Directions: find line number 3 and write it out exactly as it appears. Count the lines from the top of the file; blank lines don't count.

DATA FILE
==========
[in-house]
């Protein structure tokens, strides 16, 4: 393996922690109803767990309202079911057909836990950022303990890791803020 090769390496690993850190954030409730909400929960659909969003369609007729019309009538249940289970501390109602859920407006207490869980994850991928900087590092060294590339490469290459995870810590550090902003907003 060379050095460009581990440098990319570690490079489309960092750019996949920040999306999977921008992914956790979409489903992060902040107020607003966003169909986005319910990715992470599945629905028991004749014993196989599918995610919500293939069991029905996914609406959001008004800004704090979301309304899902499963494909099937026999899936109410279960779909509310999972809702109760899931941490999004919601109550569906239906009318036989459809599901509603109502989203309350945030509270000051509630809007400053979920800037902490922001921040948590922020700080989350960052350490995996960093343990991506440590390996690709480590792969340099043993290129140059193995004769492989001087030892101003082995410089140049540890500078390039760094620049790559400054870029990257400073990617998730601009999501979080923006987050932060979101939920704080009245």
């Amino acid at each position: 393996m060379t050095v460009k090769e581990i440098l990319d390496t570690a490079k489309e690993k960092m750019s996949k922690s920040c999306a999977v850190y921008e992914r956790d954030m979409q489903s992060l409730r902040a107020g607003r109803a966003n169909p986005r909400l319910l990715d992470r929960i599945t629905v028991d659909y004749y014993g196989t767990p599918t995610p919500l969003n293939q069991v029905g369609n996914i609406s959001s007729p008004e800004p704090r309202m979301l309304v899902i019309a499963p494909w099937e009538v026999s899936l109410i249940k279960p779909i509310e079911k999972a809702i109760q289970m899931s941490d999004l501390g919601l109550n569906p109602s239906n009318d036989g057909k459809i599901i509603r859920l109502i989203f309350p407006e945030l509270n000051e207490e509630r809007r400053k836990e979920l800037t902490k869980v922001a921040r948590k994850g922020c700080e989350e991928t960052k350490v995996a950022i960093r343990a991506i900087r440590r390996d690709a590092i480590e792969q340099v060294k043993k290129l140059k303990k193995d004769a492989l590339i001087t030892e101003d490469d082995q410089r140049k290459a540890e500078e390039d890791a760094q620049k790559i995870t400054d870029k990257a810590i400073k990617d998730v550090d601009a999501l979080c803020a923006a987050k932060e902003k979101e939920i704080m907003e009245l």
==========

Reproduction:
């Amino acid at each position: 393996m060379t050095v460009k090769e581990i440098l990319d390496t570690a490079k489309e690993k960092m750019s996949k922690s920040c999306a999977v850190y921008e992914r956790d954030m979409q489903s992060l409730r902040a107020g607003r109803a966003n169909p986005r909400l319910l990715d992470r929960i599945t629905v028991d659909y004749y014993g196989t767990p599918t995610p919500l969003n293939q069991v029905g369609n996914i609406s959001s007729p008004e800004p704090r309202m979301l309304v899902i019309a499963p494909w099937e009538v026999s899936l109410i249940k279960p779909i509310e079911k999972a809702i109760q289970m899931s941490d999004l501390g919601l109550n569906p109602s239906n009318d036989g057909k459809i599901i509603r859920l109502i989203f309350p407006e945030l509270n000051e207490e509630r809007r400053k836990e979920l800037t902490k869980v922001a921040r948590k994850g922020c700080e989350e991928t960052k350490v995996a950022i960093r343990a991506i900087r440590r390996d690709a590092i480590e792969q340099v060294k043993k290129l140059k303990k193995d004769a492989l590339i001087t030892e101003d490469d082995q410089r140049k290459a540890e500078e390039d890791a760094q620049k790559i995870t400054d870029k990257a810590i400073k990617d998730v550090d601009a999501l979080c803020a923006a987050k932060e902003k979101e939920i704080m907003e009245l």